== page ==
Marijuana and the Modern Lady

The image of the pothead has long been a male one. The stoner is a trope, a media fixture recognizable in Half Baked, Friday, The Big Lebowski, Pineapple Express, and This Is the End, among other works. As Wendy Chapkis, a sociologist at the University of Southern Maine, put it, the stoner’s slacker attitude “relies on a mismatch between expectation and condition; this is why it is most available to white heterosexual men with some measure of class privilege.”

In other words, a stoner is usually a dude who can spend all day sitting in his underwear, smoking weed and eating Cheetos and Goldfish. A woman—especially a hardworking, college-educated adult woman—would more likely be portrayed as pathetic instead of funny.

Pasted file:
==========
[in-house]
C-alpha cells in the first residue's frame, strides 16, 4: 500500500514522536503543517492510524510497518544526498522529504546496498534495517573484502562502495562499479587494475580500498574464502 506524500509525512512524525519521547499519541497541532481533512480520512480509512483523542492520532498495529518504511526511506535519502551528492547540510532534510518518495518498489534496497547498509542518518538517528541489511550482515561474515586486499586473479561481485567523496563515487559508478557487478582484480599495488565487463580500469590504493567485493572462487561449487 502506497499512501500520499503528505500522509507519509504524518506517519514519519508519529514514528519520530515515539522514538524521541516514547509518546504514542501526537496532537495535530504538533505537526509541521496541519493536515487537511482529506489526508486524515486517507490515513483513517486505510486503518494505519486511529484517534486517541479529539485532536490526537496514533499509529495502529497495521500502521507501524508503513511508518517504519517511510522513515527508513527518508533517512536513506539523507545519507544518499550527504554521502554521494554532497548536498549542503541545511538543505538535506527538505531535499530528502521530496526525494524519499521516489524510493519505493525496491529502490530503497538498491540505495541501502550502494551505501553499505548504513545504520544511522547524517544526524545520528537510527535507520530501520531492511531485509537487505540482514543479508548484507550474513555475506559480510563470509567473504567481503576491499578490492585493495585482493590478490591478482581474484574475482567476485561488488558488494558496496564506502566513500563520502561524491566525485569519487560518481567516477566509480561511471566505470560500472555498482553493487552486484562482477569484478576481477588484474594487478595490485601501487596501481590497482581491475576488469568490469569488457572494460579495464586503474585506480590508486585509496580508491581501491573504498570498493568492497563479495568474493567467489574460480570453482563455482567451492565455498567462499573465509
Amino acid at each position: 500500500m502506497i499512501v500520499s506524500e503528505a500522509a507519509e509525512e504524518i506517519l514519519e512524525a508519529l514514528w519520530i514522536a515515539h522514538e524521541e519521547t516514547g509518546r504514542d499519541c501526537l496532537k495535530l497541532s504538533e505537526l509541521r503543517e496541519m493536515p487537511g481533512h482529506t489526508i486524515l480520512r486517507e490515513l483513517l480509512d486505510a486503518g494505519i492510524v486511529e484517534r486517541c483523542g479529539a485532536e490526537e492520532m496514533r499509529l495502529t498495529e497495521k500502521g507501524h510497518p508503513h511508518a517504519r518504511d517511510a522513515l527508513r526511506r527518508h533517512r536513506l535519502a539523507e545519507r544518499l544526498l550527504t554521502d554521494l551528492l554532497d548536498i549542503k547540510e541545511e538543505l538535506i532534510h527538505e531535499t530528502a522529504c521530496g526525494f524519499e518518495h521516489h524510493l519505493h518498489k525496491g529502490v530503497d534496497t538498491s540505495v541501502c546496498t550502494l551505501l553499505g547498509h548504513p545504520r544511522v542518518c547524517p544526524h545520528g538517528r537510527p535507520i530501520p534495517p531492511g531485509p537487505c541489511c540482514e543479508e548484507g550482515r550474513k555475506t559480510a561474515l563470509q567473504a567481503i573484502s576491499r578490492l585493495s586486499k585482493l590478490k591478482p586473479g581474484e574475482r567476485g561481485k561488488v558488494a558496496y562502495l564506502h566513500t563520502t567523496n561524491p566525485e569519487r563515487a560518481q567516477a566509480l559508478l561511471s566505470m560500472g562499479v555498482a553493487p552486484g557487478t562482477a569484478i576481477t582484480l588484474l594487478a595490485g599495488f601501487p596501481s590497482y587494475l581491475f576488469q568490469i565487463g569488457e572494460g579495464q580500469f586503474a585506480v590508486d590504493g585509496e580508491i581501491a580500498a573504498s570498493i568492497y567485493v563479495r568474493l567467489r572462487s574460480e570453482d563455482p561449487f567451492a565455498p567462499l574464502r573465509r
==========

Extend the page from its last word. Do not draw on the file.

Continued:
And yet, recently, more women are starting to use the internet to come out of the cannabis closet. Whether on Facebook, through online journals like Ladybud, or in the comments section of popular articles on Jezebel and The Stranger, women are exposing themselves as tokers—and as mothers, lovers, students, employees, taxpayers, voters, and otherwise upstanding citizens. Many of the comments following these articles voice an overwhelming sense of relief: “I finally felt like I wasn’t alone!” There’s an air of cognitive dissonance about it, that a woman, especially a nurturing professional woman, could both smoke pot and not be Jim Breuer in Half Baked was, to many, a revelation.

Read the entire article at The Atlantic.